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Every year, the high and mighty meet in the Swiss ski resort by invitation of the World Economic Forum for its Annual Meeting. This year, they discuss “Globalisation 4.0: Shaping a Global Architecture in the Age of the Fourth Industrial Revolution”. A worthy topic, but will Davos give global governance more momentum?

What is going to happen at the World Economic Forum 2019 in Davos ?

The World Economic Forum’s (WEF) Annual Meeting is going to take place next week in Davos. This is a yearly event that attracts not only heads of states and other politicians but also CEOs, industrialists and leaders of civil society organisations. It is often described as an informal venue where important issues can be discussed between key stakeholders of global society, conveniently brought together in a small location. For the same reason, the Davos meeting has also been subject of criticism from a wide range of observers, from anti-globalisation activists to conspiracy theorists. Or it has been criticised as a massive ego-show without any tangible outcomes.

Feel free to take a look at our Globalisation Report 2018: Who benefits most from Globalization?

This year, the theme of the Annual Meeting is “Globalisation 4.0: Shaping a Global Architecture in the Age of the Fourth Industrial Revolution”. This theme brings together two main interconnected trends:

  • Global governance is in crisis: In many countries of the world, claims to “take back control” from “global forces” are strong. Yet some kind of global coordination is necessary to solve the big problems that humankind is facing. How could such an improved global architecture look like? The WEF calls for no less than “forging a new social compact between citizens and their leaders”.
  • Fourth Industrial Revolution: The rapid technological change presents a large number of challenges in itself. Networked production enables a large degree of automation, the use of artificial intelligence and the emergence of new and different production chains. With these opportunities come a large range of challenges from rising inequality to ethical concerns.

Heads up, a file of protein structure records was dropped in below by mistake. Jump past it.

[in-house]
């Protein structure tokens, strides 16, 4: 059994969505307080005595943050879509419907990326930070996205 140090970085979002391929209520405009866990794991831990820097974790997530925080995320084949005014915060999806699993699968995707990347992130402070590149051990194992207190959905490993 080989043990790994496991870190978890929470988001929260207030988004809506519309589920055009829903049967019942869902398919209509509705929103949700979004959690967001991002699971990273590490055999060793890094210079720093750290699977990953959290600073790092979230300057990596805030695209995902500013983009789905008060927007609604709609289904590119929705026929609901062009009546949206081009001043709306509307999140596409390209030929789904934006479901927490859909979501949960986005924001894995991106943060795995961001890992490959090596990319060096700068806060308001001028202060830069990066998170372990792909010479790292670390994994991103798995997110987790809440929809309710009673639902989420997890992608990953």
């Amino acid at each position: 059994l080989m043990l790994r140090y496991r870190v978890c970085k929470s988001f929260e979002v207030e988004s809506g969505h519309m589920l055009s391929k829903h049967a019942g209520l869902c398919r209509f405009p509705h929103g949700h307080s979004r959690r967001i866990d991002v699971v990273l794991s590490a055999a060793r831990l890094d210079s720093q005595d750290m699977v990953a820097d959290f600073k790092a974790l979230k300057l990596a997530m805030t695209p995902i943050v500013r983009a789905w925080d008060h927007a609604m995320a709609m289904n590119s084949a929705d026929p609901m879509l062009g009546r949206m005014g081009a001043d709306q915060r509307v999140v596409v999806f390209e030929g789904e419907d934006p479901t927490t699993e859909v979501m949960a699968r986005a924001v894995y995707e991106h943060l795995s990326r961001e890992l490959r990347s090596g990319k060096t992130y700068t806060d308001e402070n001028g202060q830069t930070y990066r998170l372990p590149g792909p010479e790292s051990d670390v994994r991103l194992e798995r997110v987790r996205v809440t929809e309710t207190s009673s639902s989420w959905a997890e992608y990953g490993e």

Why would the World Economic Forum 2019 make a difference?

Most people would certainly agree that two important discussion strands have been forwarded by the WEF. But why would discussing them make a difference? Is this just going to be talking shop or might there actually be consequences?

Of course, it is hard to make predictions. But there are reasons to expect that this time, Davos could actually generate some positive momentum. Already last year, concerns about the future of global trade have been an important topic at Davos. Worries about the global governance of trade are again an important point in the age of trade wars. However, since last year the international trade policy discussion has gained momentum. At the G20 Summit, leaders have called for a reform of the WTO and called for a review of reform progress in mid-2019. Many of the major trading nations have tabled reform proposals for the WTO. The policy world is a slow-paced ship but it is starting to set sails.

Historically, international discussions on trade policy have been more successful when businesses exerted pressure on their domestic governments. If the business community, which is always well represented at Davos, began again to take an interest in the global trading system, this can make a substantial difference to future policy debates in this area. In fact, businesses reticence to invest themselves in trade policy discussions is a partial explanation for their government neglecting multilateral trade discussions since the failing of the Doha Development Round. Davos could be just the place to facilitate the building of such an alliance.

This also applies not only to international trade governance but also to rules for the networked economy. International data driven business models are becoming increasingly important and so does the need to provide a sensible international framework of rules for them to operate. Again, important international policy discussions have begun, for example with the plurilateral e-commerce initiative at the WTO, and a larger implication of the business community could help to move talks forward.

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